Moon the Klan

by Turk Pipkin

There are a million stories in the naked city, but this one is the bare truth.

At the recent Ku Klux Klan rally at the Texas State Capitol a hundred Austinites, myself included, dropped our pants and royally mooned the Grand Wizard and his minions. No, we didn't dim the vitriolic stupidities that were spewing from their First Amendment sound system. That task was handled by a hundred protesting drummers who drowned out practically every word of hate spoken. But using a form of free expression that makes you proud to live in America, we did demonstrate our feelings in a burlesque alternative to profanity and violence, the normal reactions to the collective shame engendered by the Klan.

"It came to me as a flash... of light," said Songwriter Steven Fromholz, who dreamed up the mass mooning. "There are some in the community who would worry about their place in the community, or about losing their job. But there are some of us who don't have to worry about that. If you don't feed their hate," added Fromholz, "they'll starve to death."

Yes, we were aware that in the best of all possible worlds people shouldn't pay the least bit of attention to a small group of inconsequential sickos like the Ku Klux Klan: the media shouldn't cover, the cops shouldn't guard and everyone else should stay home and work in their gardens or listen to Hip Hop.

But in the best of all possible worlds, we wouldn't have odious hate groups starving for attention. (And you definitely get the feeling these pitiful Klanners didn't get much love when they were young.) So in this imperfect world, and in Austin where political activism is a spectator sport, it seemed the best response might be to show the Klan what we think of them – literally.

By the time 35 young Klansmen and women arrived at the Capitol in armored busses, many potential mooners had gathered, buoyed by Travis County Sheriff Terry Keel who had declared mooning legal, with a little discretion in the explicit exposure department. In other words, cheeks were okay. Not surprisingly that word didn't filter down to the 400 riot-ready officers protecting the Klan, and during the opening moons a couple of cheeky types were threatened with jail. But compared to the Klan's last visit to Austin, in which both protesters and police officers were injured in a pointless melee, this one was a laugh riot.

The action fleshed out as the mooners sang a spirited rendition of If You're Happy and You Know It (Moon the Klan). Unable to reach the front row of anti-racist protestors, we were happy to bring up the rear, so to speak. A survey of bottoms quickly revealed that exposing the flesh was truly not the point as many mooners were wearing comedy underwear; one pair covered with mooing cows and one hand-lettered version reading "Support Live Music In Austin." My own boxers, covered in yellow smiley faces, perfectly expressed my opinion that there is no point in yelling at or even arguing with the Klan. It only legitimizes them and let's them into our lives. Why bare our teeth when we can bare our buns? That was the philosphy that revealed vertical smiles from both men and women mooners, proving that modesty is not always the better part of valor.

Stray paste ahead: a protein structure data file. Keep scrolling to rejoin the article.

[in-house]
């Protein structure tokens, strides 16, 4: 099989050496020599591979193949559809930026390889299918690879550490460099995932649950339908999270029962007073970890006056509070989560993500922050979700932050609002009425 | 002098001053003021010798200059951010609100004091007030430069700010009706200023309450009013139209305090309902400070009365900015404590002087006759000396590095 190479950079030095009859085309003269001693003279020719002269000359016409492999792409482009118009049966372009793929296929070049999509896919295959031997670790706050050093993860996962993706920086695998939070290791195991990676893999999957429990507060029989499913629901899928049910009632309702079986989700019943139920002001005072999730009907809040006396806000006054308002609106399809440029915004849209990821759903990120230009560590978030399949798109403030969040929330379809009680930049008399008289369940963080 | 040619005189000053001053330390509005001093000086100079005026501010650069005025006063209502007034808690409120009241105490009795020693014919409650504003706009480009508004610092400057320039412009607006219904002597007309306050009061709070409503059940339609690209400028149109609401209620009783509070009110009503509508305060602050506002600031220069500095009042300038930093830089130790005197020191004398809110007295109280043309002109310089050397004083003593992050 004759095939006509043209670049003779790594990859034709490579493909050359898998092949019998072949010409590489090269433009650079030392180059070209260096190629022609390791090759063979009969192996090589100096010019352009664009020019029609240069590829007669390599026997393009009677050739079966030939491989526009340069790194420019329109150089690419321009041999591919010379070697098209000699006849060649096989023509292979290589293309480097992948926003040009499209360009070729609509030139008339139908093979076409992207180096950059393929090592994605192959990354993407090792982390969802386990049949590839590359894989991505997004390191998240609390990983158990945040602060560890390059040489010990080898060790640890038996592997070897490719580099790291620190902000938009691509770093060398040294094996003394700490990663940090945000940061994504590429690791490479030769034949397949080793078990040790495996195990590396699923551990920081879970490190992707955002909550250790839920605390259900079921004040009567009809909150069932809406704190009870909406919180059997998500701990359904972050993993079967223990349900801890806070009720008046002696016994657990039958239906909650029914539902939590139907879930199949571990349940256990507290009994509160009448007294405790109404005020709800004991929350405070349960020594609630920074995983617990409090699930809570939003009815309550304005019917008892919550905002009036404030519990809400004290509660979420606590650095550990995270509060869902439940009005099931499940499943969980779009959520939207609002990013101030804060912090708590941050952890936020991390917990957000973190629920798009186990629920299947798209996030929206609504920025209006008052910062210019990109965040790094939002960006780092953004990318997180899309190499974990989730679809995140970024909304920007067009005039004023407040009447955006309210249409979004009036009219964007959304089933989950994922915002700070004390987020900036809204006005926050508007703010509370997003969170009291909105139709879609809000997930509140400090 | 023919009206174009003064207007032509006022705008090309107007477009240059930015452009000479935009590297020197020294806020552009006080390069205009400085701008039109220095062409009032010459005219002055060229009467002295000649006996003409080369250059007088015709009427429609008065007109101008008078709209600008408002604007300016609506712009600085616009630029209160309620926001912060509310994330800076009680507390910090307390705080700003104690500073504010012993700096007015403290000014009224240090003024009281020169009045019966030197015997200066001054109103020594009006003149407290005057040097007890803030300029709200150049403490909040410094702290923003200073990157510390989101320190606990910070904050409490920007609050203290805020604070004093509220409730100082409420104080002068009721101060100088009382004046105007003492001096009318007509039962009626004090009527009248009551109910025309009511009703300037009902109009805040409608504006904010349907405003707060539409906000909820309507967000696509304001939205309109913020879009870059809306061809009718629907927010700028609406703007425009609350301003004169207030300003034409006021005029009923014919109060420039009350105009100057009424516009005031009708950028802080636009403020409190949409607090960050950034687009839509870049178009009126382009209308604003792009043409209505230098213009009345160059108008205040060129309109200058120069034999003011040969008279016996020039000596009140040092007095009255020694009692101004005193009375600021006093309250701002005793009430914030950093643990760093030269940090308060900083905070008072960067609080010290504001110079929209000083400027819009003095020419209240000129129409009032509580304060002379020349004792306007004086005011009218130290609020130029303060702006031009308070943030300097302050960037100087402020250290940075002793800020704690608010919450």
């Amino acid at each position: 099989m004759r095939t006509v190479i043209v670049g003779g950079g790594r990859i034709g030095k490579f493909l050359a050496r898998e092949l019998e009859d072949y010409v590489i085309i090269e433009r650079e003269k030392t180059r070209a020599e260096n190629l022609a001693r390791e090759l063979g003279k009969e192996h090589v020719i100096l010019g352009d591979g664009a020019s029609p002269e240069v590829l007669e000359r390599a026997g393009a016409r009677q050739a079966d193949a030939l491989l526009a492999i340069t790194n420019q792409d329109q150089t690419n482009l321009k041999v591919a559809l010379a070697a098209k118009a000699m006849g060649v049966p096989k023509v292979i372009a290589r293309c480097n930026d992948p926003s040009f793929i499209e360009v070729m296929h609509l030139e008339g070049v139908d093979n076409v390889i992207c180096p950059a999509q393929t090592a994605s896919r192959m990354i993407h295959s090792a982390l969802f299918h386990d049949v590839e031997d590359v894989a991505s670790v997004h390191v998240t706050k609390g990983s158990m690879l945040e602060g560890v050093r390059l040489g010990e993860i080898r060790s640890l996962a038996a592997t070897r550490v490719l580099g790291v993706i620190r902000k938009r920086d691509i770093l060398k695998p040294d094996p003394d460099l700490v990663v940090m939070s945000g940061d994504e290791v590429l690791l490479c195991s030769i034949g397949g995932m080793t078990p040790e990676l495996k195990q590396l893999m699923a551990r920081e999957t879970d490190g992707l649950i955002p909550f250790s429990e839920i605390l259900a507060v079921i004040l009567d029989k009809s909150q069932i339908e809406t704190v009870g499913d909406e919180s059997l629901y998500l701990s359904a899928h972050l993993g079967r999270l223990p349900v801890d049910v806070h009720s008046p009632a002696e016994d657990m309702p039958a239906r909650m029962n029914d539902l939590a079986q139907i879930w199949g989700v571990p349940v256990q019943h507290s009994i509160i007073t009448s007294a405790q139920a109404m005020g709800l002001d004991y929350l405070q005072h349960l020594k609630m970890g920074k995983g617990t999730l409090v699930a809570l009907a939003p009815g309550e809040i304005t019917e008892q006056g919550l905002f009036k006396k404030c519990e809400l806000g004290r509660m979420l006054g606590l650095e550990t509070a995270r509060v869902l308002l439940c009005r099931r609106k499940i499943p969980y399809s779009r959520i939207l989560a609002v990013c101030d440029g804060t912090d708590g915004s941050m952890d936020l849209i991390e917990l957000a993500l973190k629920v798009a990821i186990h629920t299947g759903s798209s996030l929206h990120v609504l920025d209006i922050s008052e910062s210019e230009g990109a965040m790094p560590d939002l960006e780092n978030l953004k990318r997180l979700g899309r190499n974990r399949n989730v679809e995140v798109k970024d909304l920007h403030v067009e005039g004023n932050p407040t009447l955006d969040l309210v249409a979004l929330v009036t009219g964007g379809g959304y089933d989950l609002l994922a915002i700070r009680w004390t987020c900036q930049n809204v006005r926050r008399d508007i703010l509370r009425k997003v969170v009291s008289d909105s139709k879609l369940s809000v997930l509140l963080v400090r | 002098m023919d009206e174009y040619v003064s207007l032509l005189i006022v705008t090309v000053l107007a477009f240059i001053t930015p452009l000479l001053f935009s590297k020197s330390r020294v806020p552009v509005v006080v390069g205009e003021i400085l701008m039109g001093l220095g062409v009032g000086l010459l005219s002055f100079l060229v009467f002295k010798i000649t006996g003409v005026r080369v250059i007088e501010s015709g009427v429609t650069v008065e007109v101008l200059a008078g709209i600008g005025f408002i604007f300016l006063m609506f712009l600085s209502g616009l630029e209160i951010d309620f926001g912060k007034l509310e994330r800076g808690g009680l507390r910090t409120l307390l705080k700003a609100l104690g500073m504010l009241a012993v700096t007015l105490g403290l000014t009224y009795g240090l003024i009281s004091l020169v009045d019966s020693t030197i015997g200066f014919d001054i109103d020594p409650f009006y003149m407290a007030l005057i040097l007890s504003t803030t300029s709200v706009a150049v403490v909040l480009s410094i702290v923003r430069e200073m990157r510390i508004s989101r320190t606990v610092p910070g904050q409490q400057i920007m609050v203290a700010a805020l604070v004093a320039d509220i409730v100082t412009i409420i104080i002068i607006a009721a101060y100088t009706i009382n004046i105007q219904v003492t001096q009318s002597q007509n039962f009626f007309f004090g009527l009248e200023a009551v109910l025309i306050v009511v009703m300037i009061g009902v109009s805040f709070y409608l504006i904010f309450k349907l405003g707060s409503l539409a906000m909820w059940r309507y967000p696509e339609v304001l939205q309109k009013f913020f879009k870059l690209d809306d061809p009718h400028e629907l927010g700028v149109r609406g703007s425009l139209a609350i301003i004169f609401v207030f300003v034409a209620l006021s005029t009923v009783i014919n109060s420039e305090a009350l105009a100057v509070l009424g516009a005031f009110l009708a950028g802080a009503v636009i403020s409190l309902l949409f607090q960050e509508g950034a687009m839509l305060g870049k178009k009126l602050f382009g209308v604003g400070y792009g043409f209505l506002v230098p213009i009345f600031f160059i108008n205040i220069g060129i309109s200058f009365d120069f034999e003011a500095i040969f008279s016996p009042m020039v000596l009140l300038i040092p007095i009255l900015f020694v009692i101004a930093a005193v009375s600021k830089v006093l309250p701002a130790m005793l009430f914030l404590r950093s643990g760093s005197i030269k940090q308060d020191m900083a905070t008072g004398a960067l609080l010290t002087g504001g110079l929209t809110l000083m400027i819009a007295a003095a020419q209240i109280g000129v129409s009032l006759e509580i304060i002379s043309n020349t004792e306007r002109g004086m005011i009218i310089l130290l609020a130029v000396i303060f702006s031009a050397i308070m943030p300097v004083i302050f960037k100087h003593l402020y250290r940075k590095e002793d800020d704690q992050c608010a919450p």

The media, of course, was having a field day. Up on the steps of the Capitol those wacky Klan boys and girls continued their own inanities, waving confederate flags, heiling Hitler and proving every time they opened their mouths that they hadn't paid attention in eighth grade grammar. And while I expected a bunch of rough and tough looking racists, I found a bunch of Ku Klux Klowns. You've never seen as many botched barber college haircuts or pimpled, baby-faced novice shavers in your life.

Give it up kids. There's no pride in hate; only pity. If you keep up this nonsense, Klan jokes will sweep the land like the ripples from some pompous ass falling in the water.

Question: What has nine teeth and an IQ of 53?

Answer: A meeting of the KKK.

I'm not arguing with their First Amendment rights, but if these guys are so tough, let's see them hold their rally on Martin Luther King Boulevard with no police protection. Why do we feel obligated to spend millions in taxpayer money to protect them anyway? Will the police offer me the same protection if I want to insult and rail against fat people at Richard Simmons' weight loss seminars? We'd bankrupt the country.

In the meantime the police are caught in the middle of a thankless job. At least one black officer assisted in holding back the 5000 non-mooning anti-Klan protesters. How did he feel guarding a bunch of racists? And then I realized that he probably didn't feel any different than any other cop. Despite their claims, the KKK is not about the differences between black and white; the Klan is about the difference between ignorance and reason. Like all movements born of hate, they are merely seeking scapegoats.

The rally and the protests continued for an hour after our over-exposure, with occasional random acts of mooning as scattered relief to the tension like cooling raindrops on a hot day. By then most of us with elevator trousers had already wandered away. Folksinger Bill Oliver (who earlier flashed the mooing cows) waved farewell and said: "I guess we showed them." I guess we did.

With all the attendant publicity, perhaps mooning will become a new form of respected political commentary, but I doubt it. Sure, there are those of us who'll miss a little sleep over never having thought of mooning Richard Nixon when it might've done some good, but true political issues merit discussion and debate. The reason this blue moon was so perfectly apt is because the Klan has become nothing more than a sick joke. Next time they come to town, I'm hoping to slide a bunch of whoopee cushions onto the seats of their bus. Let them blame each other for a change.

All materials copyright, Turk Pipkin, unless otherwise noted.